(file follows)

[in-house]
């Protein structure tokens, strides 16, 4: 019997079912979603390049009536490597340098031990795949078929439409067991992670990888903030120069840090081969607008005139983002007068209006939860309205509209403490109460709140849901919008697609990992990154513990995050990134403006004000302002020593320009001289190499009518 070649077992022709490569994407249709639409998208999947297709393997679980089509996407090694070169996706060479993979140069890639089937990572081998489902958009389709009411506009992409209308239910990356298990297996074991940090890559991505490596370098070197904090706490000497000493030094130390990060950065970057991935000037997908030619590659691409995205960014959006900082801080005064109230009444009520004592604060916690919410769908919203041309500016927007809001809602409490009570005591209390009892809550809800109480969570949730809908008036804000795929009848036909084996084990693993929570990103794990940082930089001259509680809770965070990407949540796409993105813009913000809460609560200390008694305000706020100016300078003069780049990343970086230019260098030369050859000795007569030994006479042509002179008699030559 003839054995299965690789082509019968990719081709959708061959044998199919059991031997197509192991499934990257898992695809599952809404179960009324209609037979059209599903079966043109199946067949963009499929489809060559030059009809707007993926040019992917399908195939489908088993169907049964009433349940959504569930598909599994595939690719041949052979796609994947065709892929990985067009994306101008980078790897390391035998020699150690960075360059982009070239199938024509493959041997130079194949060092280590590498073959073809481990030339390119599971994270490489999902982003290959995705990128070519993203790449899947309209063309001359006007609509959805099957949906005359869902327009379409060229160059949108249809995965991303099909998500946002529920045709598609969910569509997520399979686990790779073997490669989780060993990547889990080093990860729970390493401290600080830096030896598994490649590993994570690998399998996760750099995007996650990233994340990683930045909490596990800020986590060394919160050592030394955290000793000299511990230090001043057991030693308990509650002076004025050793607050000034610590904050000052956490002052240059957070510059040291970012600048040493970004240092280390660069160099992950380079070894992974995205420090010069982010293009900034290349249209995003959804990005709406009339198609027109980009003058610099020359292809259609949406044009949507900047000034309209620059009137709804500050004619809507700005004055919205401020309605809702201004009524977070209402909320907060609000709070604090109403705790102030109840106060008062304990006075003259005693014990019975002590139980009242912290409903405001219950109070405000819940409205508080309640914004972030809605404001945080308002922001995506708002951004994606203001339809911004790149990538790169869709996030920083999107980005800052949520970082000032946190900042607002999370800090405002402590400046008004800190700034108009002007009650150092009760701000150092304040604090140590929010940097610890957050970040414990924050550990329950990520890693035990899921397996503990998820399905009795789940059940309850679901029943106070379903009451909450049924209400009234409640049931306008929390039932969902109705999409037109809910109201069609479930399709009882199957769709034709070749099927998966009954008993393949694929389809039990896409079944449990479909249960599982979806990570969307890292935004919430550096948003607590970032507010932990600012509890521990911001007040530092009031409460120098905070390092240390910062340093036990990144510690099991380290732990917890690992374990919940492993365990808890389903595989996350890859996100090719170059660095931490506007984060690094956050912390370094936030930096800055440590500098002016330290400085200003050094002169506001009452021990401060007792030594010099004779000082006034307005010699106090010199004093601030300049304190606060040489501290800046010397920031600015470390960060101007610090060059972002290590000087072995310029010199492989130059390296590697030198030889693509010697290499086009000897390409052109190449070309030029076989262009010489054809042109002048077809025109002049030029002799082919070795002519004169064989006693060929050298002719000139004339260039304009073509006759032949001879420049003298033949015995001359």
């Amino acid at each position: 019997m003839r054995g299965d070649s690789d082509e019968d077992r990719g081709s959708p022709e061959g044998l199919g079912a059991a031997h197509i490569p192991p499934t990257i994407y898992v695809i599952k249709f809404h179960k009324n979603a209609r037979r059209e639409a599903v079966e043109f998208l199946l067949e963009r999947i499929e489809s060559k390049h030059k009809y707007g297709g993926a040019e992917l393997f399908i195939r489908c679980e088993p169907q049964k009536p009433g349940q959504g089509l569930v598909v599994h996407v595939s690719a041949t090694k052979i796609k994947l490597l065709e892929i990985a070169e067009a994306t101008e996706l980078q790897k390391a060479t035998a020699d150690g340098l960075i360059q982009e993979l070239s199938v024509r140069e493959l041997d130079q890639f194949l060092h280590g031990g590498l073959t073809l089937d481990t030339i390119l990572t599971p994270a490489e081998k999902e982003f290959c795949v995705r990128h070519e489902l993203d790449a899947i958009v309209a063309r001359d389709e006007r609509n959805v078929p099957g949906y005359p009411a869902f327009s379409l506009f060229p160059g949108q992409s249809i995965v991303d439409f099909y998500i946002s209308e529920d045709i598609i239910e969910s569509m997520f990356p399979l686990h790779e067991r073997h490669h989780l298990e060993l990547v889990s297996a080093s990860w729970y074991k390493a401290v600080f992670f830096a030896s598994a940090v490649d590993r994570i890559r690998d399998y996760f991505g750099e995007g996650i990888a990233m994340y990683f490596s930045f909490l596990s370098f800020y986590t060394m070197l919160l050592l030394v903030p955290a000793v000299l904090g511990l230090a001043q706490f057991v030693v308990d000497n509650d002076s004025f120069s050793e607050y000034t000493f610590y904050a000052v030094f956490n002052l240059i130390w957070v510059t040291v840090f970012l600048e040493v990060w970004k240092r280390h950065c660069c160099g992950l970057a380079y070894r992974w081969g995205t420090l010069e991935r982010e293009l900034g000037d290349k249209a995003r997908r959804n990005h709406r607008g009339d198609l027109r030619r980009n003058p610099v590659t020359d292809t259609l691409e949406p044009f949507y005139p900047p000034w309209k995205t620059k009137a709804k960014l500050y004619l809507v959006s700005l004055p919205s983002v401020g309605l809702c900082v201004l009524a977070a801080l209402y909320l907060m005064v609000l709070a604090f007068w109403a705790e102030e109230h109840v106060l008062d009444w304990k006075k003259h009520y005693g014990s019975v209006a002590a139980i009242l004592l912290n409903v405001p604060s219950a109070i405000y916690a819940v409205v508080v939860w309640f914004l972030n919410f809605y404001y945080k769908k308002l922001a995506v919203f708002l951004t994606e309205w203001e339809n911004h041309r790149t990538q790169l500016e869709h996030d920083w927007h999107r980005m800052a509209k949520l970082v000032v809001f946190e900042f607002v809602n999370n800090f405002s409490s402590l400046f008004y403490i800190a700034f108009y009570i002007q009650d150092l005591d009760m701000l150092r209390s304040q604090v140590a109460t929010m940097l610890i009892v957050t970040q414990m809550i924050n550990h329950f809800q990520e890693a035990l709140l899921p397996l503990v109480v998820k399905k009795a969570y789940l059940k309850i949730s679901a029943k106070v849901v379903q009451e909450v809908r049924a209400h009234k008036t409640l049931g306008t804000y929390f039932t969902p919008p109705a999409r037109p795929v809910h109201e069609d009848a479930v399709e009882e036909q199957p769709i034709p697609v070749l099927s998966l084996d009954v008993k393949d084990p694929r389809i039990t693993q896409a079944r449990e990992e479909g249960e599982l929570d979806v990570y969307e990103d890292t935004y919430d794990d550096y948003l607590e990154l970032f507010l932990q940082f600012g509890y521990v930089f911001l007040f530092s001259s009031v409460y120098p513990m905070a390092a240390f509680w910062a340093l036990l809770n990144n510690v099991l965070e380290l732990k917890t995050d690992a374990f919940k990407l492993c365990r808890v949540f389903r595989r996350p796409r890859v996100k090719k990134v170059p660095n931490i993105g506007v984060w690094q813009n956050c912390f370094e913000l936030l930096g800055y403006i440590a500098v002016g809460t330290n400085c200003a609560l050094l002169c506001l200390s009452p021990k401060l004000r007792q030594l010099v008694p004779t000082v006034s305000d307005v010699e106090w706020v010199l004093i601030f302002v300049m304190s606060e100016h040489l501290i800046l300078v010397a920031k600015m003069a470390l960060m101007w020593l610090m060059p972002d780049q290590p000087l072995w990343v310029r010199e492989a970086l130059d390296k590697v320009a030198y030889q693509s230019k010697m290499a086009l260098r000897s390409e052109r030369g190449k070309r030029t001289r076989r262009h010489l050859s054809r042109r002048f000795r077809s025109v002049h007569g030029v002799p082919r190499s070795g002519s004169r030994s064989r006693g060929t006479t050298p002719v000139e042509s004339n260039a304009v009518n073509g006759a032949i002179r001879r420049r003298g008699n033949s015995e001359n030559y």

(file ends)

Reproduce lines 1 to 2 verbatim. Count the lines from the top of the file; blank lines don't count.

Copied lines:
[in-house]
């Protein structure tokens, strides 16, 4: 019997079912979603390049009536490597340098031990795949078929439409067991992670990888903030120069840090081969607008005139983002007068209006939860309205509209403490109460709140849901919008697609990992990154513990995050990134403006004000302002020593320009001289190499009518 070649077992022709490569994407249709639409998208999947297709393997679980089509996407090694070169996706060479993979140069890639089937990572081998489902958009389709009411506009992409209308239910990356298990297996074991940090890559991505490596370098070197904090706490000497000493030094130390990060950065970057991935000037997908030619590659691409995205960014959006900082801080005064109230009444009520004592604060916690919410769908919203041309500016927007809001809602409490009570005591209390009892809550809800109480969570949730809908008036804000795929009848036909084996084990693993929570990103794990940082930089001259509680809770965070990407949540796409993105813009913000809460609560200390008694305000706020100016300078003069780049990343970086230019260098030369050859000795007569030994006479042509002179008699030559 003839054995299965690789082509019968990719081709959708061959044998199919059991031997197509192991499934990257898992695809599952809404179960009324209609037979059209599903079966043109199946067949963009499929489809060559030059009809707007993926040019992917399908195939489908088993169907049964009433349940959504569930598909599994595939690719041949052979796609994947065709892929990985067009994306101008980078790897390391035998020699150690960075360059982009070239199938024509493959041997130079194949060092280590590498073959073809481990030339390119599971994270490489999902982003290959995705990128070519993203790449899947309209063309001359006007609509959805099957949906005359869902327009379409060229160059949108249809995965991303099909998500946002529920045709598609969910569509997520399979686990790779073997490669989780060993990547889990080093990860729970390493401290600080830096030896598994490649590993994570690998399998996760750099995007996650990233994340990683930045909490596990800020986590060394919160050592030394955290000793000299511990230090001043057991030693308990509650002076004025050793607050000034610590904050000052956490002052240059957070510059040291970012600048040493970004240092280390660069160099992950380079070894992974995205420090010069982010293009900034290349249209995003959804990005709406009339198609027109980009003058610099020359292809259609949406044009949507900047000034309209620059009137709804500050004619809507700005004055919205401020309605809702201004009524977070209402909320907060609000709070604090109403705790102030109840106060008062304990006075003259005693014990019975002590139980009242912290409903405001219950109070405000819940409205508080309640914004972030809605404001945080308002922001995506708002951004994606203001339809911004790149990538790169869709996030920083999107980005800052949520970082000032946190900042607002999370800090405002402590400046008004800190700034108009002007009650150092009760701000150092304040604090140590929010940097610890957050970040414990924050550990329950990520890693035990899921397996503990998820399905009795789940059940309850679901029943106070379903009451909450049924209400009234409640049931306008929390039932969902109705999409037109809910109201069609479930399709009882199957769709034709070749099927998966009954008993393949694929389809039990896409079944449990479909249960599982979806990570969307890292935004919430550096948003607590970032507010932990600012509890521990911001007040530092009031409460120098905070390092240390910062340093036990990144510690099991380290732990917890690992374990919940492993365990808890389903595989996350890859996100090719170059660095931490506007984060690094956050912390370094936030930096800055440590500098002016330290400085200003050094002169506001009452021990401060007792030594010099004779000082006034307005010699106090010199004093601030300049304190606060040489501290800046010397920031600015470390960060101007610090060059972002290590000087072995310029010199492989130059390296590697030198030889693509010697290499086009000897390409052109190449070309030029076989262009010489054809042109002048077809025109002049030029002799082919070795002519004169064989006693060929050298002719000139004339260039304009073509006759032949001879420049003298033949015995001359």